Each Hedge Witch’s practice will be different, because each is influenced by her own experience, knowledge and locality. So, you may not even use the titles given to the eight festivals in the Wheel of the Year at all. You may work with the lunar tides, and create festivals that honour what is happening around you at each moon’s cycle. Or, if the natural world around you describes four or five festivals, then feel free to go with that if you so desire. If you wish to celebrate the first frost as the beginning of winter, then that is perfectly acceptable. For me here in the British Isles, the eightfold wheel of the year reflects what is happening in my part of the world. For Witches living in the north of Britain, they may celebrate the sabbats or their festivals a few weeks later, as for instance Spring arrives much earlier in the south of England than it does in the north of Scotland.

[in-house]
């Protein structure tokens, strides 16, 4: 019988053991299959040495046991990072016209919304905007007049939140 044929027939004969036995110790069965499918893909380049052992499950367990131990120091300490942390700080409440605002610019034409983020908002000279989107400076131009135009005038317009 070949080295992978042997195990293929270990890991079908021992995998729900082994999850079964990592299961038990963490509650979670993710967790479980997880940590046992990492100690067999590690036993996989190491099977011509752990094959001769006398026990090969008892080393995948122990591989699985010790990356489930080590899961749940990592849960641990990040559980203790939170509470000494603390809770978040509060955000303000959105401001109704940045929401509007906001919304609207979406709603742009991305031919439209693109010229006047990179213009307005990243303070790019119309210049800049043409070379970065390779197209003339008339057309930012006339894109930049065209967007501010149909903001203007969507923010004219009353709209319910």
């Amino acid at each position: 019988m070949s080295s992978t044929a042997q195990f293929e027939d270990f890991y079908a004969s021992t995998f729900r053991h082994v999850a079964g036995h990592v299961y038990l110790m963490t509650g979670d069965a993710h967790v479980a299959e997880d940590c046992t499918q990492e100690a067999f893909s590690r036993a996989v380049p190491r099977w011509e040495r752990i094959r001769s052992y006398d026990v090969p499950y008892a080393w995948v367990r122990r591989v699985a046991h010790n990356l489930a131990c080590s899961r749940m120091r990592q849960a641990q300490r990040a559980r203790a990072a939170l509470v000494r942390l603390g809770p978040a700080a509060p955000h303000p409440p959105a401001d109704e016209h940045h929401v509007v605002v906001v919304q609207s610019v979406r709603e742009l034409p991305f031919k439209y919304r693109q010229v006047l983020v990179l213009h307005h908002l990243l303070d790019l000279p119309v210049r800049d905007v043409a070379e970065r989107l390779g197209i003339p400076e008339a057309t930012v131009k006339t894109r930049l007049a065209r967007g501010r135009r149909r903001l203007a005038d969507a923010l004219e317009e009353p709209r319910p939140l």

Some Hedge Witches follow the calendar, some do not. The solstices and equinoxes are times and tides that all can usually agree on, however, the agricultural/pastoral festivals may have huge differences in timing. The lambing season here is usually around February, but some local farmers have it during December, when they have the whole family on holiday to help out. This is because it is fairly mild here in the East of England, so close to the coast, and new grass is available at this time of year. In the North, this might not be the case. The first frost that we had last year came in December, as it was a very mild winter up until March, when we had a huge snowstorm, labelled by the media as “The Beast from the East”. And so, I celebrated both by the calendar, and also honoured the time of the first frost.